Opinion | Politics

Opinion: Connecticut tribe deserves a 2nd shot at recognition

Members and leaders of the Eastern Pequot Tribal Nation. Photo from EPTN

Professor Amy Den Ouden explains why the Eastern Pequot Tribal Nation of Connecticut deserves another shot at federal recognition through the Bureau of Indian Affairs:
As an anthropologist who has been a researcher and oral history interviewer for the Eastern Pequot Tribal Nation's federal acknowledgment project, I wish to emphasize that the existence of the Eastern Pequot Tribal Nation is not an "Indian problem," nor was their federal acknowledgment by the Bureau of Indian Affairs in 2002 a "problem," nor is the possibility that the Eastern Pequot Tribal Nation may receive a fair hearing on the unjust overturning of their federal acknowledgment a "problem."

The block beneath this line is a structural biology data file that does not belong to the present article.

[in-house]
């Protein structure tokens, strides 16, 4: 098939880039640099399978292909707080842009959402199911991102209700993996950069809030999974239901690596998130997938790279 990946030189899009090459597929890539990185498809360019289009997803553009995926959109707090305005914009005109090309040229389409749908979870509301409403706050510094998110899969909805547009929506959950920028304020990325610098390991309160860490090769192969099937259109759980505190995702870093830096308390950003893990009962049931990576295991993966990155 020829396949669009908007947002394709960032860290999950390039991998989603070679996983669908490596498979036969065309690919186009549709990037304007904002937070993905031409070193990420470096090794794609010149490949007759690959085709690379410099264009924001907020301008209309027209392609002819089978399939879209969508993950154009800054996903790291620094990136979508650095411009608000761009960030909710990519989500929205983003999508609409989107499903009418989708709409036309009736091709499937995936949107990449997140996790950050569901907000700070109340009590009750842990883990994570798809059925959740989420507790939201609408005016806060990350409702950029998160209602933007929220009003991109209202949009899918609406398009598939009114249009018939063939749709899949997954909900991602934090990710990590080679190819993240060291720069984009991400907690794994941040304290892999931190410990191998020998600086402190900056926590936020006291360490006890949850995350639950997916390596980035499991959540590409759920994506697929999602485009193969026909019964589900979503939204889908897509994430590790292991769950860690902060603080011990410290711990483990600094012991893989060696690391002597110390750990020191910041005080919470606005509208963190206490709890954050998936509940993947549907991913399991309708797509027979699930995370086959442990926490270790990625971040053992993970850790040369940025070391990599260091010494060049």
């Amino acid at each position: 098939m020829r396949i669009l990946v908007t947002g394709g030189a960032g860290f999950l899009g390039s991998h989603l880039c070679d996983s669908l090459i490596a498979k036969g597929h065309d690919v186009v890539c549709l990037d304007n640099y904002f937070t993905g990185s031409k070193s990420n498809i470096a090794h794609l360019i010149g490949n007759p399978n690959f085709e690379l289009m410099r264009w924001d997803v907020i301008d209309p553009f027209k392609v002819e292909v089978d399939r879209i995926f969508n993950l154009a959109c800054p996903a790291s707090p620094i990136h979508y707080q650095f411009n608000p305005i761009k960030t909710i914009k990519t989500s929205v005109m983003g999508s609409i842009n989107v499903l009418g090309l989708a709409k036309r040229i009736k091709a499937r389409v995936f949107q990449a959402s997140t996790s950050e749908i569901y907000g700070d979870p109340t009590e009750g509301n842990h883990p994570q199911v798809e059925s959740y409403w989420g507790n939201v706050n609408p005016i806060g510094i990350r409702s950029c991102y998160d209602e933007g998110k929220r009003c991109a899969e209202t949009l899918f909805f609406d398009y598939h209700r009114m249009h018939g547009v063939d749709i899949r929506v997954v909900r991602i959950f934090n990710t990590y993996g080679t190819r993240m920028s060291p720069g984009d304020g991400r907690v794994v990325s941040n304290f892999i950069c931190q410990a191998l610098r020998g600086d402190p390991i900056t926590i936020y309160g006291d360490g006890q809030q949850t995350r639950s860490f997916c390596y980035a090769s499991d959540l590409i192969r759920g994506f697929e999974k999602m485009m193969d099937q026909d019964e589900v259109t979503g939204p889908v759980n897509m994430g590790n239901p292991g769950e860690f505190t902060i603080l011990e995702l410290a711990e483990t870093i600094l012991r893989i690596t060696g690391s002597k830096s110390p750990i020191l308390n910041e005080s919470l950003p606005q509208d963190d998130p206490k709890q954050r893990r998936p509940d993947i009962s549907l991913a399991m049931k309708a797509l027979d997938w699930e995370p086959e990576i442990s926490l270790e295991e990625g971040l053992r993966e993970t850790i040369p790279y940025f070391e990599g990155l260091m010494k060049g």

This is not "biting" at an "apple"; this is a tribal nation's pursuit of justice and its commitment to do so through legal means.

A Connecticut Post editorial March 6, "Some Indians Are Inconvenient, " points out that Gov.Malloy and Sen. Blumenthal so vehemently oppose the proposed changes in the regulations because "they are driven the fear that a newly recognized tribe might try to open a casino."

The editorial offers some sharp and much needed criticism of the anti-recognition/anti-casino rhetoric in the state.

Get the Story:
Amy E. Den Ouden: A deserved '2nd bite at the apple' (The Connecticut Post 7/23)

Federal Register Notice:
Federal Acknowledgment of American Indian Tribes (May 29, 2014)

Relevant Documents:
Proposed Rule | Press Release | Comparison Chart (comparing current rule to proposed rule) | Response to Comments on June 2013 Discussion Draft | Frequently Asked Questions

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